The full-text is available here.
Criminalising Bribery in a Corporate World
This article explores how society defines acts of bribery and whether the demarcation between acts of official bribery and acts of commercial bribery retains any relevance in a world where public services are increasingly privatised and delivered by corporate actors. It examines the modern construction of bribery offences through the lens of legal moralism and liberalism to determine whether there are sufficient grounds to justify the imposition of criminal sanctions on persons and corporations who engage in such conduct. Next, it outlines the bribery laws in the United Kingdom compared with laws in Australia and discusses possible law reforms to tackle commercial bribery, as distinct from official bribery, in Australia.

The full-text is available here.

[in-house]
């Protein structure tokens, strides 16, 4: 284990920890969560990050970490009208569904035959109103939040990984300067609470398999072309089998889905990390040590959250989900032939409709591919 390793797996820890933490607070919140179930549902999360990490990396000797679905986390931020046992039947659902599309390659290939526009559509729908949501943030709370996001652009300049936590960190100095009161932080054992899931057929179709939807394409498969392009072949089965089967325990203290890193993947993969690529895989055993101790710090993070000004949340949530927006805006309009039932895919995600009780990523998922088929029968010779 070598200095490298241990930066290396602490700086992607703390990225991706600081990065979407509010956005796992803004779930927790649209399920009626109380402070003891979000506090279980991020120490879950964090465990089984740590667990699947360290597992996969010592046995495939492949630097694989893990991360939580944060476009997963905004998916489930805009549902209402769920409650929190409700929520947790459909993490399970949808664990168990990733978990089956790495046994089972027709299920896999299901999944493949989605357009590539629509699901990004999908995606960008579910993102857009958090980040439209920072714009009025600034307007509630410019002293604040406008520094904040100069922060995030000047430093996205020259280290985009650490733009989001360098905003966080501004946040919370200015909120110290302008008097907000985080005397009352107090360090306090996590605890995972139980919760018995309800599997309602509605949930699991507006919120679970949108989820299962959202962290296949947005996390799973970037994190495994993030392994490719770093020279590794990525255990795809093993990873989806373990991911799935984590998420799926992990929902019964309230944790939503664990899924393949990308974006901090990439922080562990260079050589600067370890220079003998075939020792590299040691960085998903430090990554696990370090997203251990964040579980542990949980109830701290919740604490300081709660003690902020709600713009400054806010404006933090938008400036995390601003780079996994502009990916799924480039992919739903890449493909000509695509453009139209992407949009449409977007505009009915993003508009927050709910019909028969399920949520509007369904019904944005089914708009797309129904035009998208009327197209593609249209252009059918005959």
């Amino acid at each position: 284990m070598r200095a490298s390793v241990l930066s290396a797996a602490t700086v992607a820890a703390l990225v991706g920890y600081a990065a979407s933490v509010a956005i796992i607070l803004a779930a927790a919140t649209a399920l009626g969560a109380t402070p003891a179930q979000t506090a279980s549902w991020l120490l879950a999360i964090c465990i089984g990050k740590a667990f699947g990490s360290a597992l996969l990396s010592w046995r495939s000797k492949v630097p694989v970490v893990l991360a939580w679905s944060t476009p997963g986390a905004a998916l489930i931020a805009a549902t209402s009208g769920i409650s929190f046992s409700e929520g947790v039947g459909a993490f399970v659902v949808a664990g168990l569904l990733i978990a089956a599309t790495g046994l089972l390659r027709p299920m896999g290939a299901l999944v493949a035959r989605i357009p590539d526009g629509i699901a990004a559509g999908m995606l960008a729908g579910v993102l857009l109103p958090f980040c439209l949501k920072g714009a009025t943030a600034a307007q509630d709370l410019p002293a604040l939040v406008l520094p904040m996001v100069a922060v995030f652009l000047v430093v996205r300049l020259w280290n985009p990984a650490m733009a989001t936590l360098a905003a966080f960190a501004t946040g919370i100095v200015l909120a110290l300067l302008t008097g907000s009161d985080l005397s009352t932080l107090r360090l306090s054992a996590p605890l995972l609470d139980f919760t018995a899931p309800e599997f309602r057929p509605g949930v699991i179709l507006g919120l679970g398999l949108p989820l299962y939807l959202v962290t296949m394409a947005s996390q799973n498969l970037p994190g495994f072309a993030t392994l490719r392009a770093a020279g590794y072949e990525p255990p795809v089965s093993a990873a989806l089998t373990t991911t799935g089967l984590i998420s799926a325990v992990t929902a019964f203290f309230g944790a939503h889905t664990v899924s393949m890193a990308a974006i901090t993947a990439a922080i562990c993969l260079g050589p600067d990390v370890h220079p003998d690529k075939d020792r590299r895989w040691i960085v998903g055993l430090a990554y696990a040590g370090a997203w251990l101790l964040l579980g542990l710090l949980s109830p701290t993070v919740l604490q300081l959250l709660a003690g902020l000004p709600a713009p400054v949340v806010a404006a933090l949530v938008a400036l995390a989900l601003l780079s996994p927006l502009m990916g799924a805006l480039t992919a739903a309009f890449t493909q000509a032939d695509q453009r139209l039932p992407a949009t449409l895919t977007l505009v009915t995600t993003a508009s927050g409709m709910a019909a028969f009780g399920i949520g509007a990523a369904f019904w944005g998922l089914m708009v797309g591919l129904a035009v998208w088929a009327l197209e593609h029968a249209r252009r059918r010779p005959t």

Call for Authors: Indigenous Justice Clearinghouse
The Indigenous Justice Clearinghouse (IJC) is calling for authors for its Indigenous justice publication program.

The IJC develops and publishes briefs which provide an overview and analysis of key Indigenous justice issues in Australia and New Zealand. In April 2016, the IJC is calling for expressions of interest from experienced researchers who can complete a brief in one of the following areas:
  • Mental health and cognitive disability and the criminal justice system
  • Justice Reinvestment
  • The intergenerational effects of incarceration.
Authors are paid $5,000 for completion of a 3,000-5,000 word IJC publication. Interested authors are encouraged to download the Terms of Reference and submit an Expression of Interest by 5pm Friday 13 May 2016. Indigenous researchers are warmly invited to apply. Extensions may be provided on request.